Don’t Be Afraid To Start Elden Ring Over

I started Elden Ring as a mage first time around. My cool staff made the tutorial fight nice and easy – I didn’t even have to dodge because I’d splatted the Soldier of Godrick before his massive sword got within swinging distance of my pathetic robed body. However, once I got out of the tutorial, I quickly found I wasn’t gelling with this playstyle.

Something about the magic wasn’t doing it for me. Maybe I was just being extra nooby in my first FromSoftware game, but diddling enemies from afar didn’t seem like the way to make the most of Limgrave, and any time I got up close I was promptly twatted. The latter was definitely due to inexperience, but a lack of points in endurance and strength certainly didn’t help either. I persevered for a little while to see if I could find an upgraded staff or some better armour, but I urge you to not waste your time. Start over, change your class. Once I did that, I never looked back.

I’d saved my character design, so customising my Tarnished to have his signature mullet-and-moustache combo was a doddle a second time around. Not a second was spared as I scrolled as far away from Astrologer as possible and selected Warrior. This had felt like a basic bitch choice the first time around, but the dexterity called to me and, in the immortal words of Mads Mikkelsen: “I am the bitch.”

I sprinted through the tutorial for the second time in six hours, and emerged into Limgrave with renewed vigour and twin swords. Was it better this way, or was I just not enjoying Elden Ring? I can confidently say it’s the former. Sword-and-sword or sword-and-shield both gave me an advantage in fights, and I felt like I was interacting with Elden Ring as it was meant to be played. My dodges improved and previously unwinnable fights became, not easy but, definitely doable with the help of a flask or two. The Tree Sentinel still wallops me, but I’ll come back for him later.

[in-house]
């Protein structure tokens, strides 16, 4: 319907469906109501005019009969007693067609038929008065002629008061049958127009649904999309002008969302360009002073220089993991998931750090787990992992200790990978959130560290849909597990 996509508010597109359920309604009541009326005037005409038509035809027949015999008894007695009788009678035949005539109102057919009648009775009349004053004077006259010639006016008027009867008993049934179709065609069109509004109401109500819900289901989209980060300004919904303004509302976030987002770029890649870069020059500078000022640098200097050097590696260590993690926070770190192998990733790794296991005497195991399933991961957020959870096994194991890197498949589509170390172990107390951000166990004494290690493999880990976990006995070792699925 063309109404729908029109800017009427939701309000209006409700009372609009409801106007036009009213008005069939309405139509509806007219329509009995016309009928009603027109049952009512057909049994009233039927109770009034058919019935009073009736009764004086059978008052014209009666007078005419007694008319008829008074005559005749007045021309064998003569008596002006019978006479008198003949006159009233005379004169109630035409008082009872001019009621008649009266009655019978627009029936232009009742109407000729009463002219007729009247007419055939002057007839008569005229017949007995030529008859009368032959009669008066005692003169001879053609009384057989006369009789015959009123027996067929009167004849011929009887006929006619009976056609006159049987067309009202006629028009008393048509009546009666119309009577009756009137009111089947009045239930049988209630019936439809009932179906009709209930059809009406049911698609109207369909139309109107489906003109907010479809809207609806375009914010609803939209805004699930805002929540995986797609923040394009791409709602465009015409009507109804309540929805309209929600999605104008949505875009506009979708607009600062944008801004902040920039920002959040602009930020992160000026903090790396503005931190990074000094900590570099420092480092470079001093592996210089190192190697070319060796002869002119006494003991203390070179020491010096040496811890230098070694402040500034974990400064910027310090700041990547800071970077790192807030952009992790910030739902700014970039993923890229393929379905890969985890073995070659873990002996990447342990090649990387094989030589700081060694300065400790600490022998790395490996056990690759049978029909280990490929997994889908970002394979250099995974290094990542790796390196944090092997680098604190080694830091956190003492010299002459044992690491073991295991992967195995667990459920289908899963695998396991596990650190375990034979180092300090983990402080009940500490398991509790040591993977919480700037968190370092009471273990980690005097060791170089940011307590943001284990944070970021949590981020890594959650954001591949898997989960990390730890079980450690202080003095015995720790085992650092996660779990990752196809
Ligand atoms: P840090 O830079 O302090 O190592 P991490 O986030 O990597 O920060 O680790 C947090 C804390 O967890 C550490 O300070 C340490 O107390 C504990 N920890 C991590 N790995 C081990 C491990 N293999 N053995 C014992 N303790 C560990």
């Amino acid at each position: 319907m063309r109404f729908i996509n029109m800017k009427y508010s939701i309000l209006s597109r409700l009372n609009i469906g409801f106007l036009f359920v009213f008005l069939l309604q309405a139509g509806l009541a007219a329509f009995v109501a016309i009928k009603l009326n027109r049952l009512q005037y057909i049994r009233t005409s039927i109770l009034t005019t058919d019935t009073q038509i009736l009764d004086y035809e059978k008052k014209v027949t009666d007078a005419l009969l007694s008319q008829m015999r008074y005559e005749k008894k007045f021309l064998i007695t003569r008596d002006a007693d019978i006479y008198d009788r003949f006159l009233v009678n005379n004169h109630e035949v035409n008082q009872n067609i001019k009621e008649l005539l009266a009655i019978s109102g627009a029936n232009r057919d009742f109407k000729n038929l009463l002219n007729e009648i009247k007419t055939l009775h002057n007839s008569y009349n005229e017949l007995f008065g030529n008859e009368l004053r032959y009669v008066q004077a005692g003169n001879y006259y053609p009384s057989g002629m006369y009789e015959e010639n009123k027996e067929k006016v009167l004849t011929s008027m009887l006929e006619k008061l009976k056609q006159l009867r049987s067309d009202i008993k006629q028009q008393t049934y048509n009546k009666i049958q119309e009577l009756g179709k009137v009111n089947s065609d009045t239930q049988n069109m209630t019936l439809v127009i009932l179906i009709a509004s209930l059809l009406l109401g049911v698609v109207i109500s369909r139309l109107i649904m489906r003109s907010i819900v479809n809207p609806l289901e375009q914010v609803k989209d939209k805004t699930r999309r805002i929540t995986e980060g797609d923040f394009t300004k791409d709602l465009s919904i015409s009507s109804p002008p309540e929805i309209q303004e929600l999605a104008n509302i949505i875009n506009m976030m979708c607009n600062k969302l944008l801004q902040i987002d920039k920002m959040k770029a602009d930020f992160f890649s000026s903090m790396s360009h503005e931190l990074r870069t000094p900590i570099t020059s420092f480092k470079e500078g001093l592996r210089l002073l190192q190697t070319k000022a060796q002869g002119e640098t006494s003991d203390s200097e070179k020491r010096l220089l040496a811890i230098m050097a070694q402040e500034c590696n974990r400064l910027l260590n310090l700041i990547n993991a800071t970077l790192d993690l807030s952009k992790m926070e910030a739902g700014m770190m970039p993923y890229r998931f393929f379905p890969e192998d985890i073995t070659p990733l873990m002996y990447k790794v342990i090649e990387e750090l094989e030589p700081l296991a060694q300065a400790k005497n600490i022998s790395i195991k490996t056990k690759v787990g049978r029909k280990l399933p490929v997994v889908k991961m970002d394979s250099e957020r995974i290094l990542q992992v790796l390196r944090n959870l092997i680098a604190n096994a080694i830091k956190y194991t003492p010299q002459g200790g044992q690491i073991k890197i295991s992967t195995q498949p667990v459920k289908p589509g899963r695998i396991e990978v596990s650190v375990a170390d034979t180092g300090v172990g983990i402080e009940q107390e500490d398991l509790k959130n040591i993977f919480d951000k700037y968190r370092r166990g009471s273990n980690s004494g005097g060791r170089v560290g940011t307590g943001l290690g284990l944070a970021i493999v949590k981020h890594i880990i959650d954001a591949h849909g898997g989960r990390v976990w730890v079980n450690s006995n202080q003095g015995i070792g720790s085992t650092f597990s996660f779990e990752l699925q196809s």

I’m not here to bash mages or say that magic is cheesy. It just didn’t work for me. And in a game as vast and deep as Elden Ring, don’t be afraid to admit that something isn’t perfect. I lost six hours of gametime to my unfortunate arcane build, but in an RPG that I’ll spend hundreds of hours in, that’s nothing. I could have leveled up my magic and trudged through The Lands Between as if they were treacle, but I wouldn’t have enjoyed the game half as much as I currently am.

I’m still waiting on some armour that looks cool and gives me a decent buff, but I’ve got a spear that I upgraded four times and I’m learning how to parry with my shield. I cannot emphasise this enough: starting over with a different class has made Elden Ring into a completely different game for me. As a mage I couldn’t see why our reviewer Jade King gave this unapproachable world full marks, but now I’m adept with a spear, I can’t wait to explore The Lands Between and pillage them for all they’re worth. I still get thwacked into oblivion by a creepy giant every now and then, but it feels a bit fairer, like I have a chance to exact some revenge once I level up some more.

If you’re not getting along with Elden Ring, why not try a different class? The resetting of progress was inconsequential for me as soon as I got into the Warrior groove, and if it all works out well then that will be a fraction of your playtime in this grotesque world. If you’re still not getting along with it after a class switch, then maybe Elden Ring is not for you – a perfect score from TheGamer dot com does not mean everyone will feel the same. But it’s worth a try, I promise.

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